However, we hope that we can livestream a service from St James every Sunday at 10.30am so that members of the congregation can worship in their own homes online.

We will have further details of this soon.

In the meantime we pray for each other and we pray for the nation.

Saturday, 14 March 2020

Men's breakfast

There was a good turn out for today's men's breakfast at St James.

Neil (pictured centre) was the speaker our speaker.

Like Paul, he works for Church Army and, like Paul, he comes from Weymouth in Dorset.

In fact, they have known each other since they were small boys.

Neil came from a broken family but at the age of 18 he came to know the love of God for him personally. That changed everything he knew about love and family and that was a big part of what he shared today, as he encouraged us to be embraced and changed by the power of God's love.

Tuesday, 10 March 2020

Southwark Park Primary

Today we welcomed 57 year one children from Southwark Park Primary School to St James.


The children enjoyed climbing up into the gallery to get a full view of the church and to see the organ.

Back on the ground floor we saw how a baptism is done, before descending to the crypt to the spaces where families sheltered from wartime bombing.

They were an enthusiastic bunch and it was great to welcome this, the latest class from Southwark Park Primary to visit the church.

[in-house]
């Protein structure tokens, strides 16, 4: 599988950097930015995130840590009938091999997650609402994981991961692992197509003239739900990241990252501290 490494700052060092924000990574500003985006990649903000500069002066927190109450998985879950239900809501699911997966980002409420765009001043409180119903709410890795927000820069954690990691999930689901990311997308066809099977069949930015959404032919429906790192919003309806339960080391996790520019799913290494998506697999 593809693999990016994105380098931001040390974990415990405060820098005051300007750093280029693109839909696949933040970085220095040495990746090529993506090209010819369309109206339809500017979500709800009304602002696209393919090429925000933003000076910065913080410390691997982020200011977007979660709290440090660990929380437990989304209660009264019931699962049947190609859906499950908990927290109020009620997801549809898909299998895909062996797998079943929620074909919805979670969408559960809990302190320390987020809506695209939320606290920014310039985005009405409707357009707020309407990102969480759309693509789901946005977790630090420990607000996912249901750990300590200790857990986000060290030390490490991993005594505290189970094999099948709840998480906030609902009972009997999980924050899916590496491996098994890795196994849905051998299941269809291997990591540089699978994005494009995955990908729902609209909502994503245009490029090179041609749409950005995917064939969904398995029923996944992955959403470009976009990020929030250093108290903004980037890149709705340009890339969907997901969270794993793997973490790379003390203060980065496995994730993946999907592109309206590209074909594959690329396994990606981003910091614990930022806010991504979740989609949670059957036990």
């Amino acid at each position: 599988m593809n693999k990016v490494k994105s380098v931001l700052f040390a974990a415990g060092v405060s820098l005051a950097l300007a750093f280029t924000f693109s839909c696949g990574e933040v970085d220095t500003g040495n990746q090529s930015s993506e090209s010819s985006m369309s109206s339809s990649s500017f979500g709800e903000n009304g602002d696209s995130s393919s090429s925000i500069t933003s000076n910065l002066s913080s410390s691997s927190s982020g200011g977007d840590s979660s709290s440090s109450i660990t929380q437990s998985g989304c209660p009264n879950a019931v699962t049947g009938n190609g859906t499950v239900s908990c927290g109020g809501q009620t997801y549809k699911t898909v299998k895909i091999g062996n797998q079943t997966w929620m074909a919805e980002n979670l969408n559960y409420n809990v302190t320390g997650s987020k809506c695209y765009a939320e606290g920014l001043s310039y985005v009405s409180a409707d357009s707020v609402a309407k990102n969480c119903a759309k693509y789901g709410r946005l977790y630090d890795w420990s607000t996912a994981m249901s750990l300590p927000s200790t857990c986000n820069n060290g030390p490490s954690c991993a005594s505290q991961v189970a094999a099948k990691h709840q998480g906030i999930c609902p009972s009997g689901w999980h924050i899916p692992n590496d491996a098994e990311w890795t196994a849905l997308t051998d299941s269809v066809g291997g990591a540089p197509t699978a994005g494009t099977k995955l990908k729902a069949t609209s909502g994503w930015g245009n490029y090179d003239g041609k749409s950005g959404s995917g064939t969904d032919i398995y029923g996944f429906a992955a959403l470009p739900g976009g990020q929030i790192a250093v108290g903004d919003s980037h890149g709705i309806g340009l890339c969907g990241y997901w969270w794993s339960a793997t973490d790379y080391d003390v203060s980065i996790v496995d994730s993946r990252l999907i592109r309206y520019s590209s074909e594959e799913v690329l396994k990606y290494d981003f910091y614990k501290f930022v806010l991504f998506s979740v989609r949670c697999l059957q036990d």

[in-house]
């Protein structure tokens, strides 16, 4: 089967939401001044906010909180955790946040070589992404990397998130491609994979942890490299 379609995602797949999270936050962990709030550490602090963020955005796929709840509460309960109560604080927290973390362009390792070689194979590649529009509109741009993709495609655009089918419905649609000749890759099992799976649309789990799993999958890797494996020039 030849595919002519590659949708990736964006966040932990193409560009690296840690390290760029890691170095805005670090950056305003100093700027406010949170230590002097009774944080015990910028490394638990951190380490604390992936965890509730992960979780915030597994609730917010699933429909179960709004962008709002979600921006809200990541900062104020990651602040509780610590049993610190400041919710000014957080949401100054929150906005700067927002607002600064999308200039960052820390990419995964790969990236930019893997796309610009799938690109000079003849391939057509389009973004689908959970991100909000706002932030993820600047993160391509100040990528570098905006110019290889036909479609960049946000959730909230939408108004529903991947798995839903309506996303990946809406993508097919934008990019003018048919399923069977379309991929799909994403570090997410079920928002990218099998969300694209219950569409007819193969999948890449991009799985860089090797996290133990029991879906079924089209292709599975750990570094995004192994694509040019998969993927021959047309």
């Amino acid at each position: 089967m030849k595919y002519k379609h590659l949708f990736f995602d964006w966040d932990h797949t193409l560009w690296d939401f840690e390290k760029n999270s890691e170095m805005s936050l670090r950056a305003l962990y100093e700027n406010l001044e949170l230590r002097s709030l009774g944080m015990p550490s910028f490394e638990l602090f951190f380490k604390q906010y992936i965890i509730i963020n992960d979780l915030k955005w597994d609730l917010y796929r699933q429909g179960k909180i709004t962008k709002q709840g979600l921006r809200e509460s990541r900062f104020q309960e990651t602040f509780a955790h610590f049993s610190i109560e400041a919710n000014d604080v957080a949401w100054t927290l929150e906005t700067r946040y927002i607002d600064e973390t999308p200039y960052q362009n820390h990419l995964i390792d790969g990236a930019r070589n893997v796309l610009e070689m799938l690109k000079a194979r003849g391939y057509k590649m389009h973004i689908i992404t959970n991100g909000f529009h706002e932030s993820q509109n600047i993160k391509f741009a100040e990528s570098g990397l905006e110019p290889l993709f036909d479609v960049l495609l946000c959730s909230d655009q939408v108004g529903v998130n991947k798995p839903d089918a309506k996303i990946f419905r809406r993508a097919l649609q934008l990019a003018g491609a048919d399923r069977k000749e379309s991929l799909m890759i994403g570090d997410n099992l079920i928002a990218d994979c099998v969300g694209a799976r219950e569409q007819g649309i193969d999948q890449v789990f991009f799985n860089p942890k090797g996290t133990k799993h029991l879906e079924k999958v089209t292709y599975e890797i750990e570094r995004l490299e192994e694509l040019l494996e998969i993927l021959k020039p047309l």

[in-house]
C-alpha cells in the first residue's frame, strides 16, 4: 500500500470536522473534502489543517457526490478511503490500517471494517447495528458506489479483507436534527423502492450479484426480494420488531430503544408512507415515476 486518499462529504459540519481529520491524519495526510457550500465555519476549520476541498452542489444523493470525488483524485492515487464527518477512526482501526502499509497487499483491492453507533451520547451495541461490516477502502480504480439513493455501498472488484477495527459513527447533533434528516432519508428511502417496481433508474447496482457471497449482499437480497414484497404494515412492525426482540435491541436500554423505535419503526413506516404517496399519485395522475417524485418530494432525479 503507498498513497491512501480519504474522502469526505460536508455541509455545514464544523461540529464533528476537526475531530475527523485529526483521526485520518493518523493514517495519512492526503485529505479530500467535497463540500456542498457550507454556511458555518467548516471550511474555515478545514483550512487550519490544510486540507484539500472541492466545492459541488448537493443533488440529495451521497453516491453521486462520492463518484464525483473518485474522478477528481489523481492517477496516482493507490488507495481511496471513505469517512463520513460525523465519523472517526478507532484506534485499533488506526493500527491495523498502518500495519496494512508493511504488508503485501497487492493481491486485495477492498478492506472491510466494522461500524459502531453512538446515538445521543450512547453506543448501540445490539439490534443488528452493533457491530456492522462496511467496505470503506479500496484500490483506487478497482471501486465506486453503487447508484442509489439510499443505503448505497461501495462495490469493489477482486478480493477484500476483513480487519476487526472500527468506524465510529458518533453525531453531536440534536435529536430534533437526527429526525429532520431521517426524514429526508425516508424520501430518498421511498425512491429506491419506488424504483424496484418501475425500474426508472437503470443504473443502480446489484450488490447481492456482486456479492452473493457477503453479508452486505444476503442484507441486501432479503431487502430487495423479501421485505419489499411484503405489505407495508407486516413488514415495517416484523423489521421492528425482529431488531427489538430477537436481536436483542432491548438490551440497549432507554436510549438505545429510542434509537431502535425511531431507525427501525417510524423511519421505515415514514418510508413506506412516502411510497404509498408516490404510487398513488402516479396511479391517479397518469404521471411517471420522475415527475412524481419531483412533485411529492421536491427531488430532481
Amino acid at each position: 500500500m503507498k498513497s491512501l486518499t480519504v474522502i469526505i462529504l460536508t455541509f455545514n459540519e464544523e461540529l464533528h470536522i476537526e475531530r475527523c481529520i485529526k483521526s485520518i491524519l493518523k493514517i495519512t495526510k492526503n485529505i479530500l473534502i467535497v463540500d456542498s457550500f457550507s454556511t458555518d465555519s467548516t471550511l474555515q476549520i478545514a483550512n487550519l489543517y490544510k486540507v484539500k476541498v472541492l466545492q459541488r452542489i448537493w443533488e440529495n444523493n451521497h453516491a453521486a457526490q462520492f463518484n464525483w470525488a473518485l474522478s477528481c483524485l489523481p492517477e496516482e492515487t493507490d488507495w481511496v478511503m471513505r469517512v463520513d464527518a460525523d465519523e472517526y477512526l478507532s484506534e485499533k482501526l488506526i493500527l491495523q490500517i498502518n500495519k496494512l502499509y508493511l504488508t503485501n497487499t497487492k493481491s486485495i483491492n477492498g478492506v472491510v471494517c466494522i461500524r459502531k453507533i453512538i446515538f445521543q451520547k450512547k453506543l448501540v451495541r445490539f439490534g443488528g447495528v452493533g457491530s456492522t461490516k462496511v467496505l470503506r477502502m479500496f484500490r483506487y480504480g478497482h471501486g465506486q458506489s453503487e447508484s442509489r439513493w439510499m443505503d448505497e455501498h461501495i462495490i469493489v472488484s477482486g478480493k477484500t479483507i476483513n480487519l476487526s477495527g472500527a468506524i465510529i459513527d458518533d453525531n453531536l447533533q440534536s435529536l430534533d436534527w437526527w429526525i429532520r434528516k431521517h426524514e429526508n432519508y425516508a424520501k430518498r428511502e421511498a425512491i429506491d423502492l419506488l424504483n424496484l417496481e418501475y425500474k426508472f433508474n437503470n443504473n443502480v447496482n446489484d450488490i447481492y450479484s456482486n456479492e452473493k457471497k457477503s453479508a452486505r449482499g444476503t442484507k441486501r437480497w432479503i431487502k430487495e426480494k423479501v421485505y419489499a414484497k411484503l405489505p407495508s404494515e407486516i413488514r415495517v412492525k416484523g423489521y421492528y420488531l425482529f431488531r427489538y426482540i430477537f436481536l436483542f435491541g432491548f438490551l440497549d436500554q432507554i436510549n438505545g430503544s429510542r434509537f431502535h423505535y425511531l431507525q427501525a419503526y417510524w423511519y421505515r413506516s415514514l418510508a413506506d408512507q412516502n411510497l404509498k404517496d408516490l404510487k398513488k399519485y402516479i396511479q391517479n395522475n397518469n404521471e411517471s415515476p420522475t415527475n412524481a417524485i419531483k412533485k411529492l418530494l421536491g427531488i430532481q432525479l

Thursday, 5 March 2020

Farewell to Angel

Today we laid Angel to rest, as a large congregation gathered at the cemetery from her family, from St James School, and from the healthcare organisations which had cared for.

We heard some of her favourite pieces of music and sung one of her favourite songs, 'He's got the whole world in his hands.'

Her stepfather spoke movingly of the special girl who won your heart when you met her, and of the deep Christian faith that has sustained him and her.

Mrs Willis, our headteacher, spoke of all that Angel had contributed to the school and enjoyed in school

Her family asked for Revelation 21.1-6 to be read with its wonderful words about the day when death, mourning crying and pain have been abolished, and when the Lord will wipe away every tear from his people's eyes.

In my sermon I said (1) We mustn't measure her life by its length but by its depth, its joy and its love; (2)We mustn't forget that Angel is with Jesus, in his safe keeping forvever: (3) We mustn't forget the end of the story - the new heaven and new earth, the day when the Lord makes everything new and wipes the tears from our eyes: (4) We mustn't forget that the Living Lord Jesus speaks to us and invites us 'to drink without cost from the spring of the water of life.' (Revelation 1.6).


In her last days Angel told her step father she was ready to go home. Now she is in the Father's house - forever.

I left thankful for Angel's life, thankful for her faith and thankful for the promises of the Gospel - and  so thankful for all the loving care of the staff of St James's school that made school such a happy place for Angel to be.

Wednesday, 26 February 2020